Follow the Anglesey Road

From the Daily Post:

ARCHEOLOGISTS will follow a buried Roman road in the hope they will find an ancient fort.

The Gwynedd Archaeology Trust completed a major dig at the Tai Cochion site near the village of Brynsiencyn, Anglesey, 18 months ago.

They discovered the site was an important Roman village with the remains of buildings, pottery and coins found.

The Romans reached the site from over the Menai Strait in Gwynedd, where Segontium in Caernarfon was an important fort.

 Now the dig team want to know where the Roman road to the north west of the site leads.

They have tracked the road for around 250 metres and will now use magnetic surveying to try and find where the road ends.

Dave Hopewell, senior archaeologist from the Gwynedd Archaeology Trust, said: “We are convinced that there was another fort on Anglesey that has never been discovered.

“This road could lead us to it.

“We can now use this new equipment to map and follow the road and we now have some funding in place to do this.

“We are excited about where this could lead.”

Anglesey, known as Mona to the Romans, was seen as a major thorn in the side of the Roman invasion of Britain.

The island was a stronghold of the Druids, spiritual and political leaders of the Celtic tribes.

Roman writer Tacitus chronicled the infamous confrontation between the Roman general Suetonius Paulinus and Druids who were said to be a terrible sight in the mid-first century.

A pitched battle was fought on the banks of the Menai Strait, with the Romans breaking the resistance and slaughtering the Druids and their followers.

The Romans later build a fort at Holyhead.

The location of the Tai Cochion settlement together with initial discoveries, suggests the settlement to be a trading post linking Anglesey with the mainland.

Analysis of the pottery shows the site dates from the end of the 1st Century, through to the middle of the 4th Century.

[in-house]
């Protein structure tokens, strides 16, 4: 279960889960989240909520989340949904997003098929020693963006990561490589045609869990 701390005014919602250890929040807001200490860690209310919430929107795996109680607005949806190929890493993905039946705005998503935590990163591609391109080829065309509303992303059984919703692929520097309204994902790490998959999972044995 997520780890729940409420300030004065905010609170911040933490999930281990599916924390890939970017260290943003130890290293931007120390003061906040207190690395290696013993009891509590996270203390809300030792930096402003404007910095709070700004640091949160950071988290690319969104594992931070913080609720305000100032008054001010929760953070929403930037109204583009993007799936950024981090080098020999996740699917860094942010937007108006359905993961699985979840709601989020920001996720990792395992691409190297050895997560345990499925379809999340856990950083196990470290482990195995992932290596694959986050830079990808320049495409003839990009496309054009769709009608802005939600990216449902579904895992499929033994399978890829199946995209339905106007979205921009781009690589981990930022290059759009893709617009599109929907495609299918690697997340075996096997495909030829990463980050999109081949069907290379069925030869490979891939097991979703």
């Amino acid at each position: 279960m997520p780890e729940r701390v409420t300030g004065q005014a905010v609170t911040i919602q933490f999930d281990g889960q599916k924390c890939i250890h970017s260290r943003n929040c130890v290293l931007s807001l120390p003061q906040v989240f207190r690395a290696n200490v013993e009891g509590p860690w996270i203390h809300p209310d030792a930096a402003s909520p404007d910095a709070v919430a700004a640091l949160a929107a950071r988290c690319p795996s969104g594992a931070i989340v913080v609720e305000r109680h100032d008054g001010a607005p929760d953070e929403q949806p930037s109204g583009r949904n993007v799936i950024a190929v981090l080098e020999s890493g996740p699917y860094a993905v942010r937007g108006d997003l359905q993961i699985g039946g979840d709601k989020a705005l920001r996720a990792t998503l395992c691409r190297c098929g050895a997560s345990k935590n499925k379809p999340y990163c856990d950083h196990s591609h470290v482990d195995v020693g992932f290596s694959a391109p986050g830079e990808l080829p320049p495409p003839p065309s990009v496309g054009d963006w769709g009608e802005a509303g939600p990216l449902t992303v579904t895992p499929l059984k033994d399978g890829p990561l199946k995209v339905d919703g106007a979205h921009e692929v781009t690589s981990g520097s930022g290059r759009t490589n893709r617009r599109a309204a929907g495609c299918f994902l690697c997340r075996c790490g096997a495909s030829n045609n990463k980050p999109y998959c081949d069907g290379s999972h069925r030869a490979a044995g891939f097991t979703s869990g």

… we mentioned the Tai Cochion dig a couple of years ago: Romans in Wales (third item).

JOB: Latin Lit @ UIUC

seen on the Classicists list

The Department of the Classics at the University of Illinois at Urbana-Champaign invites applications for a full-time tenure-track Assistant Professor with a specialization of Latin prose literature. Successful candidates must conduct independent research, perform academic duties associated with our BA, MA, and PhD programs, and teach effectively at both the graduate and undergraduate levels. Applicants are expected to present evidence of excellence in research and teaching.

Applicants must have a PhD in Classics (or in an immediately relevant field) at time of appointment. The target starting date is August 16, 2013. Salary is commensurate with qualifications.

To apply, create your candidate profile through and upload your application materials: cover letter, CV, writing sample (up to 20 pages), teaching portfolio (sample syllabi, teaching evaluations, and a statement of teaching philosophy), and contact information or Interfolio ID for three professional references. Referees will be contacted electronically upon the submission of the application. Only applications submitted through the University of Illinois Job Board will be considered. To ensure full consideration, all required application materials must be submitted by November 26, 2012; letters of reference must be received no later than December 3, 2012. Initial interviews will be conducted at the APA/AIA meeting in Seattle, January 3-6, 2013.